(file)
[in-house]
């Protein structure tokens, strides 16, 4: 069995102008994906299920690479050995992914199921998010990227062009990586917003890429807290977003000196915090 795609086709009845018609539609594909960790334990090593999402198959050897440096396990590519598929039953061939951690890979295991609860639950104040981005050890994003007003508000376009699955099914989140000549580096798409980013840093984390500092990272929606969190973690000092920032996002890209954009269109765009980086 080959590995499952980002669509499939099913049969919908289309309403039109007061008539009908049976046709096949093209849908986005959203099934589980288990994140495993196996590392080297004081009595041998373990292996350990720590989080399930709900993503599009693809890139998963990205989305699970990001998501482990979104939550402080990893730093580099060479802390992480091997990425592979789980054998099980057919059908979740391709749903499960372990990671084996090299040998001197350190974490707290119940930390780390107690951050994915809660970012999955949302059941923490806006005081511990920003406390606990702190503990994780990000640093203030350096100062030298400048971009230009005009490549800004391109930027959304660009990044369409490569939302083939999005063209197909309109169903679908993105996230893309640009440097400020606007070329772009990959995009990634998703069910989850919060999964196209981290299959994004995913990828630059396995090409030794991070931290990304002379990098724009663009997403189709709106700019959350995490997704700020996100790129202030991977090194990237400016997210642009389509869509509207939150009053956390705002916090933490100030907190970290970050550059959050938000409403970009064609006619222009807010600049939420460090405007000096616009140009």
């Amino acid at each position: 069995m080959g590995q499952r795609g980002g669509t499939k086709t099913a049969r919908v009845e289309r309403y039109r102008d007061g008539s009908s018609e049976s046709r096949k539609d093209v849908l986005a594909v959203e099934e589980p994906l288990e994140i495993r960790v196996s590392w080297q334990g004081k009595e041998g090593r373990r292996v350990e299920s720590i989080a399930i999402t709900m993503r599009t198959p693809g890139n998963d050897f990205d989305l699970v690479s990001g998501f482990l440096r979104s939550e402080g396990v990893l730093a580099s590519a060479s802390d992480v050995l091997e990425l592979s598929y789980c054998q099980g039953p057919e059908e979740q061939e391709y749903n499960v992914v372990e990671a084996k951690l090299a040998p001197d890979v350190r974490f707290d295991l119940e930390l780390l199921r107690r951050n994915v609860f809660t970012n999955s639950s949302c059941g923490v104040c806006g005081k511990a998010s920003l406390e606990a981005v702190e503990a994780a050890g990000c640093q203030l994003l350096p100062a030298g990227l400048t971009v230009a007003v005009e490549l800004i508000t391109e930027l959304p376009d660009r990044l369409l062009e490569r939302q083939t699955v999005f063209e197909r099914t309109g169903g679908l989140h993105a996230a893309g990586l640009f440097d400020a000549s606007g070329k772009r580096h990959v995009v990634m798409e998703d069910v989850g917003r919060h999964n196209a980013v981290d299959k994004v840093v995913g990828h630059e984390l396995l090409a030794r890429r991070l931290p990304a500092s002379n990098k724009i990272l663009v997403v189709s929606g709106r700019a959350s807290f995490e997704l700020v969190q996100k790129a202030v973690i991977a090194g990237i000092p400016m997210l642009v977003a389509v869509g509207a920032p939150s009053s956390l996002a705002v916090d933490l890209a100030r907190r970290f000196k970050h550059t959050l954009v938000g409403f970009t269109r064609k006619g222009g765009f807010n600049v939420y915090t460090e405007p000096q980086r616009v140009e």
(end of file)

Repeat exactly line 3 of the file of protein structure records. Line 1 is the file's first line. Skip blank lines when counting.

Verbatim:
């Amino acid at each position: 069995m080959g590995q499952r795609g980002g669509t499939k086709t099913a049969r919908v009845e289309r309403y039109r102008d007061g008539s009908s018609e049976s046709r096949k539609d093209v849908l986005a594909v959203e099934e589980p994906l288990e994140i495993r960790v196996s590392w080297q334990g004081k009595e041998g090593r373990r292996v350990e299920s720590i989080a399930i999402t709900m993503r599009t198959p693809g890139n998963d050897f990205d989305l699970v690479s990001g998501f482990l440096r979104s939550e402080g396990v990893l730093a580099s590519a060479s802390d992480v050995l091997e990425l592979s598929y789980c054998q099980g039953p057919e059908e979740q061939e391709y749903n499960v992914v372990e990671a084996k951690l090299a040998p001197d890979v350190r974490f707290d295991l119940e930390l780390l199921r107690r951050n994915v609860f809660t970012n999955s639950s949302c059941g923490v104040c806006g005081k511990a998010s920003l406390e606990a981005v702190e503990a994780a050890g990000c640093q203030l994003l350096p100062a030298g990227l400048t971009v230009a007003v005009e490549l800004i508000t391109e930027l959304p376009d660009r990044l369409l062009e490569r939302q083939t699955v999005f063209e197909r099914t309109g169903g679908l989140h993105a996230a893309g990586l640009f440097d400020a000549s606007g070329k772009r580096h990959v995009v990634m798409e998703d069910v989850g917003r919060h999964n196209a980013v981290d299959k994004v840093v995913g990828h630059e984390l396995l090409a030794r890429r991070l931290p990304a500092s002379n990098k724009i990272l663009v997403v189709s929606g709106r700019a959350s807290f995490e997704l700020v969190q996100k790129a202030v973690i991977a090194g990237i000092p400016m997210l642009v977003a389509v869509g509207a920032p939150s009053s956390l996002a705002v916090d933490l890209a100030r907190r970290f000196k970050h550059t959050l954009v938000g409403f970009t269109r064609k006619g222009g765009f807010n600049v939420y915090t460090e405007p000096q980086r616009v140009e």